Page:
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“We will positively disrupt the system in order to get the change that we want to see”
Evelyn Asante-Mensah, Chair, North West Black, Asian and Minority Ethnic Strategic Advisory Committee and Chair Pennine Care NHS Foundation Trust
Bill McCarthy, North West Regional Director for NHS England-Improvement, approached me earlier in the summer and asked me if I would be a part of the North West’s Incident Management Team responding to the pandemic as a non-exec, but also bringing to the role a lived experience of someone from a black and minority ethnic community.
I had a long conversation with him, and honestly, it was a bit of a surprise to be asked, if I’m honest. I wasn’t really expecting it, but it was such a good opportunity to understand how the incident was being managed, and to bring a different perspective to that.
He also asked if I would co-chair the BAME advisory group which he wanted to set up in the North West. I thought it was really an exciting opportunity and agreed I would do it.
We are responsible to feed issues that arise in terms of management of incident, from that group into the broader IMT, and at the same time, ensure BAME issues are at the forefront of our decision-making processes. For me it’s about tacking inequalities and bringing a different perspective to the table.
I think there is a massive opportunity in terms of that advisory group, and a real chance for the North West to be at the forefront of really challenging and tackling health inequalities, and the inequalities faced and experienced by people in our communities during this crisis. I think we’ve been able to bring together a wide range of people already. We held our first meeting this week, and we had more the 60 people on the call from BAME backgrounds, working at senior levels in both providers and commissioners. There is a real drive from them already for a system-led approach to the work, and for real change that calls on their experience and professional expertise, and the actual lived experience of BAME leaders from across the region.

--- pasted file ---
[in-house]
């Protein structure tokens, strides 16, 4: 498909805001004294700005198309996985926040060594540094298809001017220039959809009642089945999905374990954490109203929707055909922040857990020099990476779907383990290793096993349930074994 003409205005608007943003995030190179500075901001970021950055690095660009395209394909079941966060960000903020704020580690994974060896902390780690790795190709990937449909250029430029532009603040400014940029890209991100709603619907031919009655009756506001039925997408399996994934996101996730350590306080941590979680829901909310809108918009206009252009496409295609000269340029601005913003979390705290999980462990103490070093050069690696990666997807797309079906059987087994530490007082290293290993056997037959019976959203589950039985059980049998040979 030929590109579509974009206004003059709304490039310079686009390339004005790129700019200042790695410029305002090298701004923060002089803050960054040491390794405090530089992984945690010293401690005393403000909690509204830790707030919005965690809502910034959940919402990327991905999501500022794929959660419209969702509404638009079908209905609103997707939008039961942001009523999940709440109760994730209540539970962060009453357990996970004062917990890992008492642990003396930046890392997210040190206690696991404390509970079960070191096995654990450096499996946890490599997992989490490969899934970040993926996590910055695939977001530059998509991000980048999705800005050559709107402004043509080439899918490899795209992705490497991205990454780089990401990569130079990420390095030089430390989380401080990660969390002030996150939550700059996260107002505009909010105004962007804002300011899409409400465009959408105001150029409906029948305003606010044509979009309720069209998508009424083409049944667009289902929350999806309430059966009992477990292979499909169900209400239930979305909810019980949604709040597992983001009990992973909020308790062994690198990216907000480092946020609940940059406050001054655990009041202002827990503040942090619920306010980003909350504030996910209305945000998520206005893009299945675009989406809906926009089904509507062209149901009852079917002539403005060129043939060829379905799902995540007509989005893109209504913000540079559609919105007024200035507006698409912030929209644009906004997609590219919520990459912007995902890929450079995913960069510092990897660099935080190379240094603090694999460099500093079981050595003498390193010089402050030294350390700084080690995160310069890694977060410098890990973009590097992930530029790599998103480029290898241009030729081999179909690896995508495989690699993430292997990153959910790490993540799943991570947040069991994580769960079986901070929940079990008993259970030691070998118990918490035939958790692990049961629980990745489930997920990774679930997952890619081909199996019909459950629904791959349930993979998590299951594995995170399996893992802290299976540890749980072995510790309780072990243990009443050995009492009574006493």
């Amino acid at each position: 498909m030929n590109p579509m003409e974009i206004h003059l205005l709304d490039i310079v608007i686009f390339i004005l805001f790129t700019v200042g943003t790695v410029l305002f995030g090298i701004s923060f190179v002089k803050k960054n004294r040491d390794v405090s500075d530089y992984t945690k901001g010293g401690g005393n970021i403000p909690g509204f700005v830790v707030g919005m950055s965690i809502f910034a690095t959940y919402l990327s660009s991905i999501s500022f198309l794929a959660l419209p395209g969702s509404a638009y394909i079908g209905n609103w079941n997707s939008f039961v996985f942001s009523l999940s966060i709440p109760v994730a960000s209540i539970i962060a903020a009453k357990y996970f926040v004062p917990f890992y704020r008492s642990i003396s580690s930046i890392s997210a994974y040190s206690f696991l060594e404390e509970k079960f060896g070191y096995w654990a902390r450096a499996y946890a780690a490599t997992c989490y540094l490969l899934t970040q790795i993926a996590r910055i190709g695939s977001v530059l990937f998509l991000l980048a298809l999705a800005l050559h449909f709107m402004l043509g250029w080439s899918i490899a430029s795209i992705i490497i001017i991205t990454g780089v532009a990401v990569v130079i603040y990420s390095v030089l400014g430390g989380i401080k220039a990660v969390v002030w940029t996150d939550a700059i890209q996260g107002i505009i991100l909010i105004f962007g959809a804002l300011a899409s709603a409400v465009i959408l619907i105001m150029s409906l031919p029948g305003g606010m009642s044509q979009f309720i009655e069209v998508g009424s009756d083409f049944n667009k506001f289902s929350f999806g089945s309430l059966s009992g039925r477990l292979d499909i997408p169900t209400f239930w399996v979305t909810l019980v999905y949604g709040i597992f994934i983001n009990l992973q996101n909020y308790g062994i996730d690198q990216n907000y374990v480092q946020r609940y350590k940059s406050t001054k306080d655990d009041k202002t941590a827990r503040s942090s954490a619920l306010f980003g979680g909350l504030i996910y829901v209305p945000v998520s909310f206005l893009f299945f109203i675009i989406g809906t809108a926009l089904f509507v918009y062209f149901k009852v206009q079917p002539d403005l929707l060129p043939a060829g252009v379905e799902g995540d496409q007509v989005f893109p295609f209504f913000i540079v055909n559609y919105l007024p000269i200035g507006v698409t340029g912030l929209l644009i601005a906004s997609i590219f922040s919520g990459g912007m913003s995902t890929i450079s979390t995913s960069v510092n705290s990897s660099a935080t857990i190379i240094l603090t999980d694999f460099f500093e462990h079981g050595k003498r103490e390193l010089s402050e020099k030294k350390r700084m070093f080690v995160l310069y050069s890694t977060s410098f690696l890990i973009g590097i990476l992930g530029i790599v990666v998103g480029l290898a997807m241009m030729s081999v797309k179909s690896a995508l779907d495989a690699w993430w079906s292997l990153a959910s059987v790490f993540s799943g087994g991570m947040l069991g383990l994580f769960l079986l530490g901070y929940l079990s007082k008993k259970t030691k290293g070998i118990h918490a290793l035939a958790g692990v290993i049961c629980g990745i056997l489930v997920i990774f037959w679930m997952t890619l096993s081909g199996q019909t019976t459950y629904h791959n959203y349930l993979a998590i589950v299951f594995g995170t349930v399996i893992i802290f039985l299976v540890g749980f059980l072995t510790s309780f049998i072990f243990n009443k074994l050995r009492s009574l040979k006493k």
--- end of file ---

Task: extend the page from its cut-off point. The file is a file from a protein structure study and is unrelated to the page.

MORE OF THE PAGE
It’s not just about the incident though. The pandemic is a catalyst for setting this up, but there is a phenomenal opportunity here to systematically change the face of the way we deliver health and social care across the region.
Even though this was initially a response to the ways that COVID has disproportionately impacted on BAME communities, part of what I am really excited about is that we are tackling the pandemic, we are dealing with racism and racial injustice, but we see this as having longevity.
The challenges are that it is just a huge issue to tackle, that we will positively disrupt the system in order to get the change that we want to see. We can’t tinker around the edges, because there is no low-hanging fruit here. This is about systemic change, and that takes time. We expect challenge, and push back, because it is easy to talk about change, but when it actually starts to impact you, it can be quite uncomfortable.
It will be challenging, but this is about thinking in the long-term, and we have to rise to that. We’re living in a unique time right now, with COVID and Black Lives Matter. We have created a voice and a genuine movement of people that want change, but that window won’t stay open forever. We must capitalise on it now, and really seize the opportunities that are in front of us.
There will be challenges, but I am confident we will work through them and the conversations that are already happening are so positive. People are open and honest and hungry for change. Bringing all of these people together in one room, with all their experience and expertise, is just phenomenally powerful.
I think what we want from this work, is for people to be open and honest with us. This needs to be system wide, across the whole of the health and social care system. At the moment we are thinking about who else needs to be part of the groups we are setting up, and the assembly we are forming. We need to know what sort of things we should be thinking about, and what we should be considering, whether there are people or groups we should be engaging with, all of that.
If people want to know and find out more about what we are doing, and how they can get involved, I would be very happy for them to contact me, or contact Kirsty McBride, who is helping to organise all of this.
This is not just about a group of us sitting in a room together talking, this is about our region, it’s about equality, and it is about all of us. We are public servants, and that means we must make sure that equality is intrinsic in everything we do.
Evelyn Asante-Mensah is the Chair of Pennine Care NHS Foundation Trust, a mental health and learning disabilities trust working within Greater Manchester, which covers five local authorities, and provides mental health and learning disability services across Stockport, Heywood, Middleton and Rochdale, Oldham, Bury, Tameside and Glossop; chair of Arawak Walton Housing Association, which provides housing in Greater Manchester; Governor and Board member at Manchester Metropolitan University; Associate Governor at St Mary’s Primary School in Moss Side in Manchester.